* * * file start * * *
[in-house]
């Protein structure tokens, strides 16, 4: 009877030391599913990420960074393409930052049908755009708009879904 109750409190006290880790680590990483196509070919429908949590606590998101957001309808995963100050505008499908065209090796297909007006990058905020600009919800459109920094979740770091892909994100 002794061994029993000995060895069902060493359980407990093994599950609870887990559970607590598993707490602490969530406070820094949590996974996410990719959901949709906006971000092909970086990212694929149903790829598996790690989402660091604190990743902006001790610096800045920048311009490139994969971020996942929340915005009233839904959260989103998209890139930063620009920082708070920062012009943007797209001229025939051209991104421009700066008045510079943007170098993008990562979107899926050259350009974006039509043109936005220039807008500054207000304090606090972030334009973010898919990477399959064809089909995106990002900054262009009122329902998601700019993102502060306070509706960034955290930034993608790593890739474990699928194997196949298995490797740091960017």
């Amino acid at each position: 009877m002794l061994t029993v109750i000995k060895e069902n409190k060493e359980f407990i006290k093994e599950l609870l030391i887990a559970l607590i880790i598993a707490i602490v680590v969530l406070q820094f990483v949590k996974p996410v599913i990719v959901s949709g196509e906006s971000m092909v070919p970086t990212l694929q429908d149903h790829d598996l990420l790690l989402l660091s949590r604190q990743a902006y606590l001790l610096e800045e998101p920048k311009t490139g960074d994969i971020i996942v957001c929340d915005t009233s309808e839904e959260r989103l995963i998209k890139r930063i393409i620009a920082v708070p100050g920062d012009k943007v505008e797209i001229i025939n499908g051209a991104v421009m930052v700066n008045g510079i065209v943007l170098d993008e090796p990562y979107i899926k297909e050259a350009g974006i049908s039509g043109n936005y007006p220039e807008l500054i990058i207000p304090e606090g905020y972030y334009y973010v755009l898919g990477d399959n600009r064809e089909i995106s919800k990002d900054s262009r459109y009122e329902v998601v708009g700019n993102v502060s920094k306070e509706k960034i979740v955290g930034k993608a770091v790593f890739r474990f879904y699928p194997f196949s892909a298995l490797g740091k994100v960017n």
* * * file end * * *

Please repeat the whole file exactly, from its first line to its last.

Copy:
[in-house]
């Protein structure tokens, strides 16, 4: 009877030391599913990420960074393409930052049908755009708009879904 109750409190006290880790680590990483196509070919429908949590606590998101957001309808995963100050505008499908065209090796297909007006990058905020600009919800459109920094979740770091892909994100 002794061994029993000995060895069902060493359980407990093994599950609870887990559970607590598993707490602490969530406070820094949590996974996410990719959901949709906006971000092909970086990212694929149903790829598996790690989402660091604190990743902006001790610096800045920048311009490139994969971020996942929340915005009233839904959260989103998209890139930063620009920082708070920062012009943007797209001229025939051209991104421009700066008045510079943007170098993008990562979107899926050259350009974006039509043109936005220039807008500054207000304090606090972030334009973010898919990477399959064809089909995106990002900054262009009122329902998601700019993102502060306070509706960034955290930034993608790593890739474990699928194997196949298995490797740091960017």
């Amino acid at each position: 009877m002794l061994t029993v109750i000995k060895e069902n409190k060493e359980f407990i006290k093994e599950l609870l030391i887990a559970l607590i880790i598993a707490i602490v680590v969530l406070q820094f990483v949590k996974p996410v599913i990719v959901s949709g196509e906006s971000m092909v070919p970086t990212l694929q429908d149903h790829d598996l990420l790690l989402l660091s949590r604190q990743a902006y606590l001790l610096e800045e998101p920048k311009t490139g960074d994969i971020i996942v957001c929340d915005t009233s309808e839904e959260r989103l995963i998209k890139r930063i393409i620009a920082v708070p100050g920062d012009k943007v505008e797209i001229i025939n499908g051209a991104v421009m930052v700066n008045g510079i065209v943007l170098d993008e090796p990562y979107i899926k297909e050259a350009g974006i049908s039509g043109n936005y007006p220039e807008l500054i990058i207000p304090e606090g905020y972030y334009y973010v755009l898919g990477d399959n600009r064809e089909i995106s919800k990002d900054s262009r459109y009122e329902v998601v708009g700019n993102v502060s920094k306070e509706k960034i979740v955290g930034k993608a770091v790593f890739r474990f879904y699928p194997f196949s892909a298995l490797g740091k994100v960017n």